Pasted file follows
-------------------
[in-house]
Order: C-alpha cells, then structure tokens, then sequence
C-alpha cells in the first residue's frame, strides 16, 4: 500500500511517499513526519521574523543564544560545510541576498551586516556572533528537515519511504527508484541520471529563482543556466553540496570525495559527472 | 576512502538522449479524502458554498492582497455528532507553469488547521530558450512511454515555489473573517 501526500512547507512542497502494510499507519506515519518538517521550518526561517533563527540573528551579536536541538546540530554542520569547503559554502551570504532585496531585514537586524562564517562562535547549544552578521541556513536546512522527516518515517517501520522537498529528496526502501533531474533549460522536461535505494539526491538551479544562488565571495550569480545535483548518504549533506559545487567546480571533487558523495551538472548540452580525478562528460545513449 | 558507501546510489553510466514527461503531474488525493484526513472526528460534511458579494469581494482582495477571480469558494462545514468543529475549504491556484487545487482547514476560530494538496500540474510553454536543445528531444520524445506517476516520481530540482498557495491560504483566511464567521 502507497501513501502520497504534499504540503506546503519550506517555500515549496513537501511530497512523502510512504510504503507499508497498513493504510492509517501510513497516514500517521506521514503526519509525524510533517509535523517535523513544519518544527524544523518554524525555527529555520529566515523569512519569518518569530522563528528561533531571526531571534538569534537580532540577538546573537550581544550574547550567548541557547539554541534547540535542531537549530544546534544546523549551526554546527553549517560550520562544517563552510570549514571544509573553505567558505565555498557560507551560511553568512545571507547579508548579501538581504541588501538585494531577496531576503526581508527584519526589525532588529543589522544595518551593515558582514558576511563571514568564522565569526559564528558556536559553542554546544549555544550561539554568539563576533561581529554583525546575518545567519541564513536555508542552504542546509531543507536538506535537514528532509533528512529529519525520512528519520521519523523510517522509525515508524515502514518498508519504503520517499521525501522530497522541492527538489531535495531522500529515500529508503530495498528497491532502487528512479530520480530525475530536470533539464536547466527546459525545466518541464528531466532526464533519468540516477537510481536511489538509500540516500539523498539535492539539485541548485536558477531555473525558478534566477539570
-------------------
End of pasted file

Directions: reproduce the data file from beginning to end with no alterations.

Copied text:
[in-house]
Order: C-alpha cells, then structure tokens, then sequence
C-alpha cells in the first residue's frame, strides 16, 4: 500500500511517499513526519521574523543564544560545510541576498551586516556572533528537515519511504527508484541520471529563482543556466553540496570525495559527472 | 576512502538522449479524502458554498492582497455528532507553469488547521530558450512511454515555489473573517 501526500512547507512542497502494510499507519506515519518538517521550518526561517533563527540573528551579536536541538546540530554542520569547503559554502551570504532585496531585514537586524562564517562562535547549544552578521541556513536546512522527516518515517517501520522537498529528496526502501533531474533549460522536461535505494539526491538551479544562488565571495550569480545535483548518504549533506559545487567546480571533487558523495551538472548540452580525478562528460545513449 | 558507501546510489553510466514527461503531474488525493484526513472526528460534511458579494469581494482582495477571480469558494462545514468543529475549504491556484487545487482547514476560530494538496500540474510553454536543445528531444520524445506517476516520481530540482498557495491560504483566511464567521 502507497501513501502520497504534499504540503506546503519550506517555500515549496513537501511530497512523502510512504510504503507499508497498513493504510492509517501510513497516514500517521506521514503526519509525524510533517509535523517535523513544519518544527524544523518554524525555527529555520529566515523569512519569518518569530522563528528561533531571526531571534538569534537580532540577538546573537550581544550574547550567548541557547539554541534547540535542531537549530544546534544546523549551526554546527553549517560550520562544517563552510570549514571544509573553505567558505565555498557560507551560511553568512545571507547579508548579501538581504541588501538585494531577496531576503526581508527584519526589525532588529543589522544595518551593515558582514558576511563571514568564522565569526559564528558556536559553542554546544549555544550561539554568539563576533561581529554583525546575518545567519541564513536555508542552504542546509531543507536538506535537514528532509533528512529529519525520512528519520521519523523510517522509525515508524515502514518498508519504503520517499521525501522530497522541492527538489531535495531522500529515500529508503530495498528497491532502487528512479530520480530525475530536470533539464536547466527546459525545466518541464528531466532526464533519468540516477537510481536511489538509500540516500539523498539535492539539485541548485536558477531555473525558478534566477539570